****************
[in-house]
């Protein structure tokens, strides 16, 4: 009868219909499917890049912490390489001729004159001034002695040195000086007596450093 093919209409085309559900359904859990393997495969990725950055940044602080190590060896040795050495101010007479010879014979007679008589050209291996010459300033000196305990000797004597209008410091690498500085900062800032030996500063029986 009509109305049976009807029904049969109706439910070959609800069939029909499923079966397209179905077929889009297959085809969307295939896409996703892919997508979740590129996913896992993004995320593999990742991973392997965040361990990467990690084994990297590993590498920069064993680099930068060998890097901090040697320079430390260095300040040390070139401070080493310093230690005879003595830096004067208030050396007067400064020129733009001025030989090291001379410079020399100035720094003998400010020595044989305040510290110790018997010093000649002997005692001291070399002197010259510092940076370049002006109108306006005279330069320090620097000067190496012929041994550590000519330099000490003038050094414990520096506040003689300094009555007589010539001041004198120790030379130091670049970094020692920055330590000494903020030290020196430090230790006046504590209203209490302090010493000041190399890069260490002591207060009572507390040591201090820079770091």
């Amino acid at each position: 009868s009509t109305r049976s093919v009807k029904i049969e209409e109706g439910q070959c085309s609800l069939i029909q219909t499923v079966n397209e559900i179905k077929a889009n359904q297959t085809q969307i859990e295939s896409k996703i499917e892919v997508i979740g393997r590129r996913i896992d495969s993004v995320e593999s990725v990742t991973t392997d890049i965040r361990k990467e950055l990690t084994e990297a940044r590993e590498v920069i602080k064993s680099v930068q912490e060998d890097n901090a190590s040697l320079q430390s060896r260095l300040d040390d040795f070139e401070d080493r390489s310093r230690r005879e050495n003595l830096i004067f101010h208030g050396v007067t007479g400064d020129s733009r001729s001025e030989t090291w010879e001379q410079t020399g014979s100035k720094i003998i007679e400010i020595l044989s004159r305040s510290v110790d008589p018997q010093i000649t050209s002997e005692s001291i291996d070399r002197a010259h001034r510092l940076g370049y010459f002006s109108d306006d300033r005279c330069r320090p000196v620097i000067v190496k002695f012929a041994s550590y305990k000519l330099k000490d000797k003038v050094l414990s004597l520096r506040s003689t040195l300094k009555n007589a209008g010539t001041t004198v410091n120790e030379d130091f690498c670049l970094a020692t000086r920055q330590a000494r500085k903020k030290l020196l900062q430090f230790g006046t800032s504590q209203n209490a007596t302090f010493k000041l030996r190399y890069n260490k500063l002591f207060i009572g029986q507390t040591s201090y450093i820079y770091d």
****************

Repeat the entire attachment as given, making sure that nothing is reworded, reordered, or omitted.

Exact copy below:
[in-house]
């Protein structure tokens, strides 16, 4: 009868219909499917890049912490390489001729004159001034002695040195000086007596450093 093919209409085309559900359904859990393997495969990725950055940044602080190590060896040795050495101010007479010879014979007679008589050209291996010459300033000196305990000797004597209008410091690498500085900062800032030996500063029986 009509109305049976009807029904049969109706439910070959609800069939029909499923079966397209179905077929889009297959085809969307295939896409996703892919997508979740590129996913896992993004995320593999990742991973392997965040361990990467990690084994990297590993590498920069064993680099930068060998890097901090040697320079430390260095300040040390070139401070080493310093230690005879003595830096004067208030050396007067400064020129733009001025030989090291001379410079020399100035720094003998400010020595044989305040510290110790018997010093000649002997005692001291070399002197010259510092940076370049002006109108306006005279330069320090620097000067190496012929041994550590000519330099000490003038050094414990520096506040003689300094009555007589010539001041004198120790030379130091670049970094020692920055330590000494903020030290020196430090230790006046504590209203209490302090010493000041190399890069260490002591207060009572507390040591201090820079770091």
């Amino acid at each position: 009868s009509t109305r049976s093919v009807k029904i049969e209409e109706g439910q070959c085309s609800l069939i029909q219909t499923v079966n397209e559900i179905k077929a889009n359904q297959t085809q969307i859990e295939s896409k996703i499917e892919v997508i979740g393997r590129r996913i896992d495969s993004v995320e593999s990725v990742t991973t392997d890049i965040r361990k990467e950055l990690t084994e990297a940044r590993e590498v920069i602080k064993s680099v930068q912490e060998d890097n901090a190590s040697l320079q430390s060896r260095l300040d040390d040795f070139e401070d080493r390489s310093r230690r005879e050495n003595l830096i004067f101010h208030g050396v007067t007479g400064d020129s733009r001729s001025e030989t090291w010879e001379q410079t020399g014979s100035k720094i003998i007679e400010i020595l044989s004159r305040s510290v110790d008589p018997q010093i000649t050209s002997e005692s001291i291996d070399r002197a010259h001034r510092l940076g370049y010459f002006s109108d306006d300033r005279c330069r320090p000196v620097i000067v190496k002695f012929a041994s550590y305990k000519l330099k000490d000797k003038v050094l414990s004597l520096r506040s003689t040195l300094k009555n007589a209008g010539t001041t004198v410091n120790e030379d130091f690498c670049l970094a020692t000086r920055q330590a000494r500085k903020k030290l020196l900062q430090f230790g006046t800032s504590q209203n209490a007596t302090f010493k000041l030996r190399y890069n260490k500063l002591f207060i009572g029986q507390t040591s201090y450093i820079y770091d």